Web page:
Ever wondered what kind of rational numbers (so called "fractions", like 3/4) have a finite decimal representation? At first let's take a look the usual base ten numeral system with the following examples.

I'm not sure if I chose the examples carefully enough so that it would be easy to see what's common with all the finite fractions. Anyway let's make another kind of representation for the finite ones:

Well, the common thing is that in the finite cases the denominator is a product of only numbers 2 or 5. Where does these two numbers come from? It's well known fact, that every positive integer (>1) is either a prime number (can be divided only with 1 or itself) or a product of prime numbers (Euclid proved this). The number system we were studing was the base ten and the prime factors of 10 are 2 and 5.

So the answer to the original question is: all the fractions where the denominator can be presented as a product of 2's and 5's, have a finite decimal representation. More mathematically we could say that the denominator should be:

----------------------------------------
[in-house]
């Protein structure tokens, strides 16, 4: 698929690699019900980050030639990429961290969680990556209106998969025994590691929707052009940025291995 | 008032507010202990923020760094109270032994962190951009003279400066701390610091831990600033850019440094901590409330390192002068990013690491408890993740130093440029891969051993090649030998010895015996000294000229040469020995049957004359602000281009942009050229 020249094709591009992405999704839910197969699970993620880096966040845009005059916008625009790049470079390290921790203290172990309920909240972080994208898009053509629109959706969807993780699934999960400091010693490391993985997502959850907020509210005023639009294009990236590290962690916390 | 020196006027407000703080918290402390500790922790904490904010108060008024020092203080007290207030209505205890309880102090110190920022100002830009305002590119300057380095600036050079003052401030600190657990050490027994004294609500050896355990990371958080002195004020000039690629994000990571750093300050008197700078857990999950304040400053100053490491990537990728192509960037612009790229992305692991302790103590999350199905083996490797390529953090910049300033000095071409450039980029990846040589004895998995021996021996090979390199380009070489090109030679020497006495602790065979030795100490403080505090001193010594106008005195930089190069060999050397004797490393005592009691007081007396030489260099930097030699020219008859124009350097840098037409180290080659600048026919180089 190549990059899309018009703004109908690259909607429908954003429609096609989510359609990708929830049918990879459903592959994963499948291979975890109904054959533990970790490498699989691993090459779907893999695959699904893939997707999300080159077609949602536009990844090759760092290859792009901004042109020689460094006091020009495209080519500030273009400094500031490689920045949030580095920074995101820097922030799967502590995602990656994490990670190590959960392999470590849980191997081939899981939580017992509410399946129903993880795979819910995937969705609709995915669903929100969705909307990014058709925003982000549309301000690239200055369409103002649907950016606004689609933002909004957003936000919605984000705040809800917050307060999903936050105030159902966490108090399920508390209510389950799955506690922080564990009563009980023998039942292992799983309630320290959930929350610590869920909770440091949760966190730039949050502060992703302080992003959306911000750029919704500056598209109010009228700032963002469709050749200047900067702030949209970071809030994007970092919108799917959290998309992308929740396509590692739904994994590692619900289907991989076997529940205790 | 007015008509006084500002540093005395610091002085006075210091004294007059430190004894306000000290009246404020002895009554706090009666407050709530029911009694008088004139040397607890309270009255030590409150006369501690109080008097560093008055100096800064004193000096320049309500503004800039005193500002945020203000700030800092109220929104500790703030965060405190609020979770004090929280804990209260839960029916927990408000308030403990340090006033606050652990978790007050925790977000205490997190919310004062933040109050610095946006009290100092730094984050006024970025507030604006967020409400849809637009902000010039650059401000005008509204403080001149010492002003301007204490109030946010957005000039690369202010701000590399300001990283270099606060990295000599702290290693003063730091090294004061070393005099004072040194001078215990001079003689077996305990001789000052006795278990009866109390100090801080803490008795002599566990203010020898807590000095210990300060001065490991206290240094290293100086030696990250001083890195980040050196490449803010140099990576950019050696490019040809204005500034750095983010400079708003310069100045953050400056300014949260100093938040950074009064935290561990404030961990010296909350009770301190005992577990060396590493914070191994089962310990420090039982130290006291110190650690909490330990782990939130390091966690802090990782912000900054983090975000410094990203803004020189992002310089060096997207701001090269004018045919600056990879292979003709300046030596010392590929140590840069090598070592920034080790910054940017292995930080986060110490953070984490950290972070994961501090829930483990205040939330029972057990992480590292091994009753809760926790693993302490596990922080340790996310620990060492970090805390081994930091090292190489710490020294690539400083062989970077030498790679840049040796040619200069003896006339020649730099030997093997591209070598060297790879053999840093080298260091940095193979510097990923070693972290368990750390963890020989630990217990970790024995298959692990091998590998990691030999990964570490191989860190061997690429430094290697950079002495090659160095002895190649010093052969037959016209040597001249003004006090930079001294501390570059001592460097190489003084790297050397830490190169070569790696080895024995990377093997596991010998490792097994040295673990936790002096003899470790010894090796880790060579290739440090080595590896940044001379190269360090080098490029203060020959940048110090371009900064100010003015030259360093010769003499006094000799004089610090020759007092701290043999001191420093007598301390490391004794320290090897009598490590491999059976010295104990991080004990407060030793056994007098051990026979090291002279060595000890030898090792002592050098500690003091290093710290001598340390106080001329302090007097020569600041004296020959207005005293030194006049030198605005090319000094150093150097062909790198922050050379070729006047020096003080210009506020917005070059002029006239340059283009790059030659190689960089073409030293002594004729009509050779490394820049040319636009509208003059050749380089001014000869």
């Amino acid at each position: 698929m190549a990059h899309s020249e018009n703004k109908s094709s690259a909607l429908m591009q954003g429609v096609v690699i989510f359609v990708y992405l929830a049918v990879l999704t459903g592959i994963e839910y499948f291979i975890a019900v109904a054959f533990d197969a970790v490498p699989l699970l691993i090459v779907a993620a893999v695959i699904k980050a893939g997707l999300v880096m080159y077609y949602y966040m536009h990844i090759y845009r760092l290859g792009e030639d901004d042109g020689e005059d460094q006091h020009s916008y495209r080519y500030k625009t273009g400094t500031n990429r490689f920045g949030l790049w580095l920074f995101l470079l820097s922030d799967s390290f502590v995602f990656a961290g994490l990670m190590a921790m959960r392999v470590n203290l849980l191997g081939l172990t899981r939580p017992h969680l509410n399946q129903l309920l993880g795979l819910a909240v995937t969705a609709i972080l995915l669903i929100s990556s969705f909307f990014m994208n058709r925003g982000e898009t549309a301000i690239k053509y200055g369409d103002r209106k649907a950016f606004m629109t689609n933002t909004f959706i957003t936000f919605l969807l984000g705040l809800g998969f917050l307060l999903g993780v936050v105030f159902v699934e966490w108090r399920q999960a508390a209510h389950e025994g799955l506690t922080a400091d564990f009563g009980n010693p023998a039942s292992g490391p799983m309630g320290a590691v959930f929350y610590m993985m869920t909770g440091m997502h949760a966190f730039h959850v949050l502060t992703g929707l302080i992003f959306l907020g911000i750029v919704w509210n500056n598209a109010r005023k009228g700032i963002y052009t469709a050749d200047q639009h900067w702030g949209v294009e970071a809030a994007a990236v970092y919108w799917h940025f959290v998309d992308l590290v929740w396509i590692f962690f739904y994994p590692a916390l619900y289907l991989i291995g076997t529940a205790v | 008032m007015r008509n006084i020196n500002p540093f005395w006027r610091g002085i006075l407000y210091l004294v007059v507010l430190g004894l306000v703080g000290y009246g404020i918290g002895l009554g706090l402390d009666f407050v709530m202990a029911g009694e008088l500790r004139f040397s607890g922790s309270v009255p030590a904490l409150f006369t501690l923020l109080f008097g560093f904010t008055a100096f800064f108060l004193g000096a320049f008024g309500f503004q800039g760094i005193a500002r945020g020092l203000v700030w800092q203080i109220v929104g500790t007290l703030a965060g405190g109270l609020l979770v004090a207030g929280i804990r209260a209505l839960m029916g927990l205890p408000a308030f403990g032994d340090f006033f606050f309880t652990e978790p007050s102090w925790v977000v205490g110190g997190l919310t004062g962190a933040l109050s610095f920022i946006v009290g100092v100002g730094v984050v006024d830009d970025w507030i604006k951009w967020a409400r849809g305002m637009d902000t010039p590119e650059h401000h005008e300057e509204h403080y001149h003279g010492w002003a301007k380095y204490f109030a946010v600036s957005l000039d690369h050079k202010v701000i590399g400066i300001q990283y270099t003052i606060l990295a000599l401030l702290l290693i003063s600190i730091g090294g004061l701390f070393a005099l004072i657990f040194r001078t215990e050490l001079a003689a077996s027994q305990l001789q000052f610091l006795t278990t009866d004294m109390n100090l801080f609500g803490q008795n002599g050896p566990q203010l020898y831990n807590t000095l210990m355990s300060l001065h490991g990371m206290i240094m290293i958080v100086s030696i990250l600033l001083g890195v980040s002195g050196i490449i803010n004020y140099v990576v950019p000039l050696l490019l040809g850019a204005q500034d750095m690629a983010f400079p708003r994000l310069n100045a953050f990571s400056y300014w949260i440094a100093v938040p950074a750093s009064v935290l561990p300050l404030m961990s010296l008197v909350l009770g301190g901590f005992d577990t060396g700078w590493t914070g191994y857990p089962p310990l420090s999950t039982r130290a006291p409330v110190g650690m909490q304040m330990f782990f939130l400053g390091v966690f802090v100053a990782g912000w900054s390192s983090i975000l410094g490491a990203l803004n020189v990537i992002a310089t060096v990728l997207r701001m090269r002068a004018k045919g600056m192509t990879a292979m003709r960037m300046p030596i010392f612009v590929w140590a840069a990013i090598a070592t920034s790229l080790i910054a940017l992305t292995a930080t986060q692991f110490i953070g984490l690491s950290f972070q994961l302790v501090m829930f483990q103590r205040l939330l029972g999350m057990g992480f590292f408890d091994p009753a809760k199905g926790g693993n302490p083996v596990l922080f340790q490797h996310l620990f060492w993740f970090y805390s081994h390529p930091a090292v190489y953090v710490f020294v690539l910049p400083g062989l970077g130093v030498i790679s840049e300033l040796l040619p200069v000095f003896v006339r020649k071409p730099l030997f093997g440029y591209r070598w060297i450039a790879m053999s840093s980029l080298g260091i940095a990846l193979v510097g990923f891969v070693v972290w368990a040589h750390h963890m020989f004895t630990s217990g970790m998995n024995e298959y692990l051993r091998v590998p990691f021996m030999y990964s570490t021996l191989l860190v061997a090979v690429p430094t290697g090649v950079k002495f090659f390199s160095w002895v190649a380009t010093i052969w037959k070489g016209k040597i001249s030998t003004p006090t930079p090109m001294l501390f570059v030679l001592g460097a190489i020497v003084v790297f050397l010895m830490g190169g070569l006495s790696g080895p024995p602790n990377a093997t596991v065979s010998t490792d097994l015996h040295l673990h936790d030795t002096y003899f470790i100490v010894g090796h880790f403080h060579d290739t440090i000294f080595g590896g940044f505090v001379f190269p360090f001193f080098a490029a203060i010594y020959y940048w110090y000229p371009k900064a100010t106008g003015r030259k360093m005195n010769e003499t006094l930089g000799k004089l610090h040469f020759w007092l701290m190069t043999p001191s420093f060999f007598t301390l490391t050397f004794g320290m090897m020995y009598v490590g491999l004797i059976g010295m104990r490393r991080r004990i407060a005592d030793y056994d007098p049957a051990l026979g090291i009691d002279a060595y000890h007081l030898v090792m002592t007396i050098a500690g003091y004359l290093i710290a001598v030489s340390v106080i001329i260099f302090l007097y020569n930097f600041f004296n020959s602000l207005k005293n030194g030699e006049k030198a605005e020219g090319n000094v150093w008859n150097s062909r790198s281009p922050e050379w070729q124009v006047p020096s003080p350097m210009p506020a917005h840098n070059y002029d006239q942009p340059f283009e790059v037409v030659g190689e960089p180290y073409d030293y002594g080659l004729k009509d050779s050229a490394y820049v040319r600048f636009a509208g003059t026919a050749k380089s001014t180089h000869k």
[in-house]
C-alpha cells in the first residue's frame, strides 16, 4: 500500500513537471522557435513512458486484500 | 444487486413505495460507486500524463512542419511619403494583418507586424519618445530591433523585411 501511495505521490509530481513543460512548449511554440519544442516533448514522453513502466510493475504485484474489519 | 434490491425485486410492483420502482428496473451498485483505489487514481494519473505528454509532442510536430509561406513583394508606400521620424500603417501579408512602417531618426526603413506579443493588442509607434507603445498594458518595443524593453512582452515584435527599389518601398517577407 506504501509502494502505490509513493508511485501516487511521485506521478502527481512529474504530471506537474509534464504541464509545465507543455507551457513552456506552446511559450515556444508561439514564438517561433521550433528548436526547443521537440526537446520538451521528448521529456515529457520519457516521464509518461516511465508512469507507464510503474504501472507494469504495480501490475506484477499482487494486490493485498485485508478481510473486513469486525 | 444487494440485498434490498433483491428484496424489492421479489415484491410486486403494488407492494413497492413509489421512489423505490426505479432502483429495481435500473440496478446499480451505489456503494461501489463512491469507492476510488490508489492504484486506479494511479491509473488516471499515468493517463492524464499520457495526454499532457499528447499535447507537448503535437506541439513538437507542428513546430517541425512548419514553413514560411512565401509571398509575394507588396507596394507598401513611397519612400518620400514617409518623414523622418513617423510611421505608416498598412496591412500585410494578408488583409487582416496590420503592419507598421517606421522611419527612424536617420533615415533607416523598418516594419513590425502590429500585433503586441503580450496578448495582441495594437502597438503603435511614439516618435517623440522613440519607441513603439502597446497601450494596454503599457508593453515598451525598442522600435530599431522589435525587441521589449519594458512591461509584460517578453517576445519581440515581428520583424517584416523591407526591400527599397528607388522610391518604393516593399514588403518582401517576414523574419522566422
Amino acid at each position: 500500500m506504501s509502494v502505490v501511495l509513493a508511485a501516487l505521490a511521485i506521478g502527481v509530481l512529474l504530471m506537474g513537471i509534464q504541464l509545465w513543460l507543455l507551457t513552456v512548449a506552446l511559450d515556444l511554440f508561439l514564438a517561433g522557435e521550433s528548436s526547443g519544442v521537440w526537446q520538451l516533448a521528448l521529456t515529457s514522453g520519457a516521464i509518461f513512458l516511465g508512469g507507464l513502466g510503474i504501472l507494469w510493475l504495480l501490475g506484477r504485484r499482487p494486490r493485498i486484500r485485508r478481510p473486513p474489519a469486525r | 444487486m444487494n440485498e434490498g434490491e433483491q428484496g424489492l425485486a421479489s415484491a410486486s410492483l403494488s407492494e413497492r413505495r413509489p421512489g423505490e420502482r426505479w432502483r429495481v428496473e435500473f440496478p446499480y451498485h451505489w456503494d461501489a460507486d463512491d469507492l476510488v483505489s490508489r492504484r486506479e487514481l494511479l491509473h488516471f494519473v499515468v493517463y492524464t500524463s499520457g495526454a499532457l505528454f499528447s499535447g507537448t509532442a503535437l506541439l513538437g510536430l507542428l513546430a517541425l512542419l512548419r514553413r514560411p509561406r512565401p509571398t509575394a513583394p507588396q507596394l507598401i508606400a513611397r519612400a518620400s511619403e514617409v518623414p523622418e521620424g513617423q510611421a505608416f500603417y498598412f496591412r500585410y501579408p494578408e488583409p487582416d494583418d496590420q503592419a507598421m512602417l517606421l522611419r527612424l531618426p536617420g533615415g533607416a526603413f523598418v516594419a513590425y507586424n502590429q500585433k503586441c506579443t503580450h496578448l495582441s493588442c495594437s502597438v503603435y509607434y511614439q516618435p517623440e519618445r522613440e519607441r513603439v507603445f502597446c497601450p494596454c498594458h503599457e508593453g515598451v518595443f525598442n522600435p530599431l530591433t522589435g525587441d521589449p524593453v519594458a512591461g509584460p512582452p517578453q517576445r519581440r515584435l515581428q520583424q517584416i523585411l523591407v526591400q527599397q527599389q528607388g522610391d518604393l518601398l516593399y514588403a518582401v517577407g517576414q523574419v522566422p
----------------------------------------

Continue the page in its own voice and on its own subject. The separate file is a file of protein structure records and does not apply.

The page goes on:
where i and j are non-negative integers.

In other the numeral systems than the base ten, the answer is quite similar. The allowed numbers in the denominator always depens on the prime factors of the numeral systems base number. In base eight it could only contain 2 (8=2*2*2), in base twelve 2 and 3 (12=2*2*3), in base nine just 3 (9=3*3) and so on.

Thanks for this, it will help with my uni course :)

ReplyDeleteI'm not good at math :X but nice tip +followed

ReplyDeletehahaha thsi is what I'm seeing in my math course right now. NIGHTMARE!

ReplyDeleteI've seen base 16 numbers, with letters and stuff. Is that possible?

ReplyDeleteTyr: Yes, sure. I think they used even a base 60 in Mesopotamia and the clocks are still today kind of base 60 (60s = 1min, 60min = 1h).

ReplyDeleteInteresting stuff. Also. Happy Pi Day!

ReplyDeleteFollowed.

Tyr: such numbers/representation is known as hexadecimals. Wikipedia has a good article about that, check it out.

ReplyDeleteGreat blog! way beyond my understanding but very interesting...following!

ReplyDeleteCool beans!

ReplyDeleteHappy belated Pi day. Also this was a good read.

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